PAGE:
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“Whatever they grow up to be, they are still our children, and the one most important of all the things we can give to them is unconditional love. Not a love that depends on anything at all except that they are our children.” -- Rosaleen Dickson



We've reached the final step of our series Ten Steps to Unconditional Love.

Step Ten? 
Repeat daily to rewire your brain for love. Watch your life transform. 



Healing our ability to love unconditionally requires daily practice. Most of us don't wake up overflowing with love every morning.  So each day we start over. Managing our moods. Finding ways to reconnect with the deep springs inside that replenish us. Choosing love.

Research shows that certain habits do rewire our brains. Habits like meditation, exercise, feeling gratitude, and serving a higher good actually change our bodies and brains so that over time we can regulate ourselves better emotionally. (Our immune systems work better, too!)  

And every time we stop ourselves from sliding into a "parent tantrum," we're building our ability to self-soothe so we can stay centered. The only catch? These habits have to be "practiced" daily.  READ POST

Tuesday, December 10, 2013 | Permalink

"You may become flooded by feelings such as fear, sadness or rage. These intense emotions can lead you to have a knee-jerk reaction instead of thoughtful responses.  When emotional reactions replace mindfulness, you're on the low road and it is very unlikely that you will be able to maintain nurturing communication and connection with your child." -- Dan Siegel

You know what the high road is. When you’re feeling really good, nothing fazes you. You respond to your child’s foibles with patience, understanding, and a sense of humor.

You know what the low road is, too. It’s when you’re stressed, exhausted, resentful.  When you insist on being right or wringing an apology out of your child.  When your fuse is so short that you feel justified in having your own little tantrum. When you're in the grip of fight or flight emotions and your child looks like the enemy.   READ POST

Thursday, December 05, 2013 | Permalink

 "Dr Laura....I only found Aha! Parenting a month ago. Already things have improved so much with my kids and I no longer act like a crazy person when I get frustrated with them.  But I  keep wondering if I have messed my children up forever...."

"Understanding alone cannot prevent disrupted connections from occurring.  Some will inevitably happen. The challenge we all share is to embrace our humanity with humor and patience so that we can in turn relate to our children with openness and kindness. To continually chastise ourselves for our "errors" with our children keeps us involved in our own emotional issues and out of relationship with our children.." -- Daniel J. Siegel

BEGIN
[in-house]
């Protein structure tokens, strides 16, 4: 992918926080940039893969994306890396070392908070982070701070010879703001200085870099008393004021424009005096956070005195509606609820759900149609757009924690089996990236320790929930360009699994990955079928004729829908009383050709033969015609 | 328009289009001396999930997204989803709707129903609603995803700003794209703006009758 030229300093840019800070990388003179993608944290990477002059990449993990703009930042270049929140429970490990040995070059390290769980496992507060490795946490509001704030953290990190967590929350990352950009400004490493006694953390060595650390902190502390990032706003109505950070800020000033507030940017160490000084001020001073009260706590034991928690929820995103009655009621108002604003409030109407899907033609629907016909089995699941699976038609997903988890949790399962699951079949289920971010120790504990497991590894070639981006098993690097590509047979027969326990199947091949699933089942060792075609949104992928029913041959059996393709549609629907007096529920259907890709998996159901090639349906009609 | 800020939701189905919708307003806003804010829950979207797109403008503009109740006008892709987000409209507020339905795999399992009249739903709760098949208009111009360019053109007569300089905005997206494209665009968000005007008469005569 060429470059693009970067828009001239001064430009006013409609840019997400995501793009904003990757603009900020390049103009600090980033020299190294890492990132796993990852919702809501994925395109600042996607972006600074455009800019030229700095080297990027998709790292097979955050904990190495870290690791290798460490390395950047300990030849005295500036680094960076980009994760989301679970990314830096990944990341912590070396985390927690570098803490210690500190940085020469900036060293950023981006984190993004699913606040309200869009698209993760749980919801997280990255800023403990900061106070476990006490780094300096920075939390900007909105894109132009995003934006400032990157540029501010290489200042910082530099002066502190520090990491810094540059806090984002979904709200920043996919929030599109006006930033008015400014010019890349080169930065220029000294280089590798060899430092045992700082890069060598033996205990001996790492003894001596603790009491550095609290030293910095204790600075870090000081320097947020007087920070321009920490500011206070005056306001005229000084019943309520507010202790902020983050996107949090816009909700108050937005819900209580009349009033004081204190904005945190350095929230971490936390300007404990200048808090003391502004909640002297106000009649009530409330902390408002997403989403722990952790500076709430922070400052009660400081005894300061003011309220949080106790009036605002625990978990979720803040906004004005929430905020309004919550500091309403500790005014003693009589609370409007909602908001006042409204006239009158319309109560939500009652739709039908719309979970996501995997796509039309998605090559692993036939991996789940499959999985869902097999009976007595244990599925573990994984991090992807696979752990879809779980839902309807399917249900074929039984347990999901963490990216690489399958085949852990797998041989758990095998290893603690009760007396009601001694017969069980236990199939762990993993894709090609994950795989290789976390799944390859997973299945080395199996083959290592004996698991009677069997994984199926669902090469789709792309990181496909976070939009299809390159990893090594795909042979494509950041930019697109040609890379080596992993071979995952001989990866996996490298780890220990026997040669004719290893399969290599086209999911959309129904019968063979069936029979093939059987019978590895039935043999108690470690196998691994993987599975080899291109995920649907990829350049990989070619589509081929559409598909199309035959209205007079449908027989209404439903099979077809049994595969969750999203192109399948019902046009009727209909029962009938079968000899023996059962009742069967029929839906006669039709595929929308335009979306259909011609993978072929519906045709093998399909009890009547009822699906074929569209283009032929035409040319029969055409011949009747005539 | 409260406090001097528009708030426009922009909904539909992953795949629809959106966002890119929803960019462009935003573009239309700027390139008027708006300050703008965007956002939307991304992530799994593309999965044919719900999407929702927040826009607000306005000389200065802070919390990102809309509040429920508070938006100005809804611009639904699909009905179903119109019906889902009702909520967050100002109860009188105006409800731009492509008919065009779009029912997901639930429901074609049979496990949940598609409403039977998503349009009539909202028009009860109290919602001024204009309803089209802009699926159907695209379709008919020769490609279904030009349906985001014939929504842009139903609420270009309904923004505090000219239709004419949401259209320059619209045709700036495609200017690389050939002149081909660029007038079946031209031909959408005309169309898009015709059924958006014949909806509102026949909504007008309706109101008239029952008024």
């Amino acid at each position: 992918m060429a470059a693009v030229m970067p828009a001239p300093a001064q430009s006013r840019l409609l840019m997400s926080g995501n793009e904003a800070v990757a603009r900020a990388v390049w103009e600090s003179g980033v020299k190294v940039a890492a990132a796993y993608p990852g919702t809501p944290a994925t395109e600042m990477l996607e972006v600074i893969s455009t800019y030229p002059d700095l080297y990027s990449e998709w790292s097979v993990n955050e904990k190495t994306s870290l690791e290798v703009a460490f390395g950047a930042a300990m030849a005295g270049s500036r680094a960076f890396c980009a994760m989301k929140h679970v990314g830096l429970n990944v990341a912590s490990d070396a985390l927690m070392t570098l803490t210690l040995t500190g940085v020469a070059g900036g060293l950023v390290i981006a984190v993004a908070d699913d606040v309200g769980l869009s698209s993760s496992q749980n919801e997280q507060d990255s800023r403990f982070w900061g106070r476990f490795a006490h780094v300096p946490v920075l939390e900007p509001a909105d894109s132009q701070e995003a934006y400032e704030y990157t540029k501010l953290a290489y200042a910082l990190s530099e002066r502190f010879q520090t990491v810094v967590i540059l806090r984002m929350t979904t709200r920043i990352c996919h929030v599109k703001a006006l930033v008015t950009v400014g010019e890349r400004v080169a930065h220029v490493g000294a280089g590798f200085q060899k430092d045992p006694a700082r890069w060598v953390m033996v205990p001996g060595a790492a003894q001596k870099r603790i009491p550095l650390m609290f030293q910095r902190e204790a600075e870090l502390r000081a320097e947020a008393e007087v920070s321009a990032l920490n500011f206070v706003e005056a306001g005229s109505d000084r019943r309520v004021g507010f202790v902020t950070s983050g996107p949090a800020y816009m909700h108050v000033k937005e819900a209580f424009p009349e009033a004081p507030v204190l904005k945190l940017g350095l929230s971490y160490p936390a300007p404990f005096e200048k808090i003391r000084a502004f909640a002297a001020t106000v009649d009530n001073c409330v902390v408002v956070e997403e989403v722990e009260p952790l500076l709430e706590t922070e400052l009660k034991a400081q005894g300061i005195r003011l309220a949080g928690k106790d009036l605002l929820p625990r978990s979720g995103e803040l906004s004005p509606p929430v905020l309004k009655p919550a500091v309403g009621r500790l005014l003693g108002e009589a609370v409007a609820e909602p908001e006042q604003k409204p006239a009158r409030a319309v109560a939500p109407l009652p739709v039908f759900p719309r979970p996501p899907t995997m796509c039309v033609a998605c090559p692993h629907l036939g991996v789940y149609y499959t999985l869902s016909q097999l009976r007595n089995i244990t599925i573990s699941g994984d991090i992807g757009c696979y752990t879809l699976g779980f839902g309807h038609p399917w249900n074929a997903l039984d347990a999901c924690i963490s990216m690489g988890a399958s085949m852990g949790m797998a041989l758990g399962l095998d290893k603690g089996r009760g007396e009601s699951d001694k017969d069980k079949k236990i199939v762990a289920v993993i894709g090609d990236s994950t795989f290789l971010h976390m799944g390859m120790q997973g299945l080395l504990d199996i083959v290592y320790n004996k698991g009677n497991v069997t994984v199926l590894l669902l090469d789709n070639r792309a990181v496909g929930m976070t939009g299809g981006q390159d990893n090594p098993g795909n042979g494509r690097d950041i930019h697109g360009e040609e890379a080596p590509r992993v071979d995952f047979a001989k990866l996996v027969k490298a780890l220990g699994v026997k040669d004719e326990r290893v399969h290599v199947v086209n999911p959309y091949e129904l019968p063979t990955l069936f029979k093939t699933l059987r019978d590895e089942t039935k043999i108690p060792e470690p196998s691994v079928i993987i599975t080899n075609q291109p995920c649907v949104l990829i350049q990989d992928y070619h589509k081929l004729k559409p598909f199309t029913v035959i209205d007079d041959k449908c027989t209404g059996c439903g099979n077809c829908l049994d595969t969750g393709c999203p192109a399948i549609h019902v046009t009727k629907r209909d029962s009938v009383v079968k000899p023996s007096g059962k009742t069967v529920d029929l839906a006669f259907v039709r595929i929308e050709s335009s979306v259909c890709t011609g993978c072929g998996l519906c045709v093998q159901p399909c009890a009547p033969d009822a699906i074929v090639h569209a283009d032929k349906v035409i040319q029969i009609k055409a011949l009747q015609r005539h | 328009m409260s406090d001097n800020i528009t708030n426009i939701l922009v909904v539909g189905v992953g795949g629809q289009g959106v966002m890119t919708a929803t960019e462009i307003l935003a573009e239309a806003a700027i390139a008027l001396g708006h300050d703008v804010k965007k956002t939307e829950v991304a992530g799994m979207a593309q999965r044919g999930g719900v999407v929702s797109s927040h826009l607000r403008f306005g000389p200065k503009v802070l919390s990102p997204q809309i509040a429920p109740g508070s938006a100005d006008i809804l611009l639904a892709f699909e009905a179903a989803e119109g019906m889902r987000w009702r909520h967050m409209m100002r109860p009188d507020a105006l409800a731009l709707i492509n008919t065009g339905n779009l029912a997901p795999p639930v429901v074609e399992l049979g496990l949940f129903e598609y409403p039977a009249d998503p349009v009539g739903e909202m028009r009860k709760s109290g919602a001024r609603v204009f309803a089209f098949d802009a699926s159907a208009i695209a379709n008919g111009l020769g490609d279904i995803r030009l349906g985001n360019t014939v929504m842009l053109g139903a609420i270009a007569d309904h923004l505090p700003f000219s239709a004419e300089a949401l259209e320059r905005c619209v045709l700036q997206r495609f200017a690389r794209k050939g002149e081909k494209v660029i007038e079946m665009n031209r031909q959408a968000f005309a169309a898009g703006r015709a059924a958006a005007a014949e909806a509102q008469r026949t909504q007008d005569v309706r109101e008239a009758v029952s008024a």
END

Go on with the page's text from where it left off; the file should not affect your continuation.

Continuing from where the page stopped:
Have you made mistakes as a parent?  Join the club.  The bad news is that you're human, like all parents. So we all fall short.   READ POST

Wednesday, December 04, 2013 | Permalink

"Between stimulus and response, there is a space. In that space lies our freedom and power to choose our response. In our response lies our growth and freedom." -- Victor Frankl

"Where there is great love, there are always miracles." – Willa Cather


I know, you never actually stop loving your child, even when she acts like a monster and you can't stand being with her another minute.  But unfortunately, the love you feel isn't the most important factor in your child's emotional development.  READ POST

Wednesday, November 20, 2013 | Permalink

"Try to see your child as a seed that came in a packet without a label.  Your job is to provide the right environment and nutrients and to pull the weeds.  You can’t decide what kind of flower you’ll get or in which season it will bloom." - Anonymous

Unconditional love isn't just what we feel.  It's what the object of our love feels: love without strings attached.  That means our child doesn't have to be, or do, anything in particular to earn our love.  We love her exactly as she is.   READ POST

Thursday, November 14, 2013 | Permalink

"What can you do if the people in your life, in particular family, continue to inflict wounds although you keep forgiving?  Isn't it better to keep them at arms length ?" - Ruby

“Healing comes when we meet our wounded places with compassion."  -- Stephen Levine

Last week, Step 4 in our series Ten Steps to Unconditional Love was Are You Drinking Rat Poison? The Secret of Forgiveness   Many readers thought I was saying that forgiveness means you make up with anyone who has hurt you and give them access to your heart again.  NOT.  You don't want people in your life who inflict wounds. Arms length? Toss them out of your life altogether!   READ POST

Tuesday, November 12, 2013 | Permalink

"Families are definitely the training ground for forgiveness. At some point you forgive the people in your family for being stuck together in all this weirdness, and when you can do that, you can learn to forgive anyone... Not forgiving someone is like drinking rat poison and expecting the rats to die.” -- Anne Lamott 

When your child pushes your buttons, you automatically move into "fight or flight."  It's hard to love unconditionally.  Of course, your child might need you to set a clear, kind limit, but you'll do that better if you aren't seeing him as the enemy while you're doing it.

Often, we think it's our child's fault that he's pushing our buttons. But do you ever wonder when those buttons were built into your psyche?  That's right -- during your own childhood. Those are your buttons, and life will keep pushing them until you heal them. 

It's hard to love unconditionally when part of our heart is closed off behind the bars of anger or resentment. If you want to liberate your heart to access all the love there, you have to heal your old wounds.  READ POST

Thursday, October 31, 2013 | Permalink